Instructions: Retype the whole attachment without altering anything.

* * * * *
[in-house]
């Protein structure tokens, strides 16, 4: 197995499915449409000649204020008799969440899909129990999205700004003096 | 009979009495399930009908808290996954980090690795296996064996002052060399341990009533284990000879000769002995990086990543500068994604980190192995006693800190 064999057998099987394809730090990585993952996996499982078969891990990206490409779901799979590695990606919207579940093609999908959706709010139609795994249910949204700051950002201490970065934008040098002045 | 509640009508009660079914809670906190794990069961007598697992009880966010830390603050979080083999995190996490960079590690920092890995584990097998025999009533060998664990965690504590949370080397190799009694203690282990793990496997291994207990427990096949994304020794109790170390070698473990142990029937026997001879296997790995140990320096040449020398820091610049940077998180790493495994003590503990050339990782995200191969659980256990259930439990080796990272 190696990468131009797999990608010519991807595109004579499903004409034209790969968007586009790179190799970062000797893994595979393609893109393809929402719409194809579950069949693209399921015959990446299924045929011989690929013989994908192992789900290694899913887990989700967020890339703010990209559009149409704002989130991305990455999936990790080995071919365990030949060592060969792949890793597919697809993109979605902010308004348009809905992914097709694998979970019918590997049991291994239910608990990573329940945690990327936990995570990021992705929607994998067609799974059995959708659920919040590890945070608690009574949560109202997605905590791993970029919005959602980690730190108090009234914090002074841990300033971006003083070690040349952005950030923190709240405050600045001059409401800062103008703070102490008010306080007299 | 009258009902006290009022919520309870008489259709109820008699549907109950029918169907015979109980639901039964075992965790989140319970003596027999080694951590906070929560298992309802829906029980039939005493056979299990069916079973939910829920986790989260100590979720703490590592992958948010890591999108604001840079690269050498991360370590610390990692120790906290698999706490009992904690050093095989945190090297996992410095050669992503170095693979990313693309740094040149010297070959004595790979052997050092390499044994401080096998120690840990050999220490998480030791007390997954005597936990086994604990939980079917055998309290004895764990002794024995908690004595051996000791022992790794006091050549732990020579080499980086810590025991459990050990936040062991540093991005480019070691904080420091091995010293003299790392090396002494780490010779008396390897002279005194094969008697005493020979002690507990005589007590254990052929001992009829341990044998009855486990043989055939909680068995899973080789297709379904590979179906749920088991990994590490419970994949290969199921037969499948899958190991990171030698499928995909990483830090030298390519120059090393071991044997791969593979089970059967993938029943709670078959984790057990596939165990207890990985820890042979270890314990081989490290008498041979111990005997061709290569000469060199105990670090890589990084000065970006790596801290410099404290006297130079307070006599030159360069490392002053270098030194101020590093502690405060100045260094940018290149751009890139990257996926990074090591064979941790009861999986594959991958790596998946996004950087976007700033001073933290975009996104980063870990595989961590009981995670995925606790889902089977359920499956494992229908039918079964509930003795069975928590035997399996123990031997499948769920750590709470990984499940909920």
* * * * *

[in-house]
């Protein structure tokens, strides 16, 4: 197995499915449409000649204020008799969440899909129990999205700004003096 | 009979009495399930009908808290996954980090690795296996064996002052060399341990009533284990000879000769002995990086990543500068994604980190192995006693800190 064999057998099987394809730090990585993952996996499982078969891990990206490409779901799979590695990606919207579940093609999908959706709010139609795994249910949204700051950002201490970065934008040098002045 | 509640009508009660079914809670906190794990069961007598697992009880966010830390603050979080083999995190996490960079590690920092890995584990097998025999009533060998664990965690504590949370080397190799009694203690282990793990496997291994207990427990096949994304020794109790170390070698473990142990029937026997001879296997790995140990320096040449020398820091610049940077998180790493495994003590503990050339990782995200191969659980256990259930439990080796990272 190696990468131009797999990608010519991807595109004579499903004409034209790969968007586009790179190799970062000797893994595979393609893109393809929402719409194809579950069949693209399921015959990446299924045929011989690929013989994908192992789900290694899913887990989700967020890339703010990209559009149409704002989130991305990455999936990790080995071919365990030949060592060969792949890793597919697809993109979605902010308004348009809905992914097709694998979970019918590997049991291994239910608990990573329940945690990327936990995570990021992705929607994998067609799974059995959708659920919040590890945070608690009574949560109202997605905590791993970029919005959602980690730190108090009234914090002074841990300033971006003083070690040349952005950030923190709240405050600045001059409401800062103008703070102490008010306080007299 | 009258009902006290009022919520309870008489259709109820008699549907109950029918169907015979109980639901039964075992965790989140319970003596027999080694951590906070929560298992309802829906029980039939005493056979299990069916079973939910829920986790989260100590979720703490590592992958948010890591999108604001840079690269050498991360370590610390990692120790906290698999706490009992904690050093095989945190090297996992410095050669992503170095693979990313693309740094040149010297070959004595790979052997050092390499044994401080096998120690840990050999220490998480030791007390997954005597936990086994604990939980079917055998309290004895764990002794024995908690004595051996000791022992790794006091050549732990020579080499980086810590025991459990050990936040062991540093991005480019070691904080420091091995010293003299790392090396002494780490010779008396390897002279005194094969008697005493020979002690507990005589007590254990052929001992009829341990044998009855486990043989055939909680068995899973080789297709379904590979179906749920088991990994590490419970994949290969199921037969499948899958190991990171030698499928995909990483830090030298390519120059090393071991044997791969593979089970059967993938029943709670078959984790057990596939165990207890990985820890042979270890314990081989490290008498041979111990005997061709290569000469060199105990670090890589990084000065970006790596801290410099404290006297130079307070006599030159360069490392002053270098030194101020590093502690405060100045260094940018290149751009890139990257996926990074090591064979941790009861999986594959991958790596998946996004950087976007700033001073933290975009996104980063870990595989961590009981995670995925606790889902089977359920499956494992229908039918079964509930003795069975928590035997399996123990031997499948769920750590709470990984499940909920």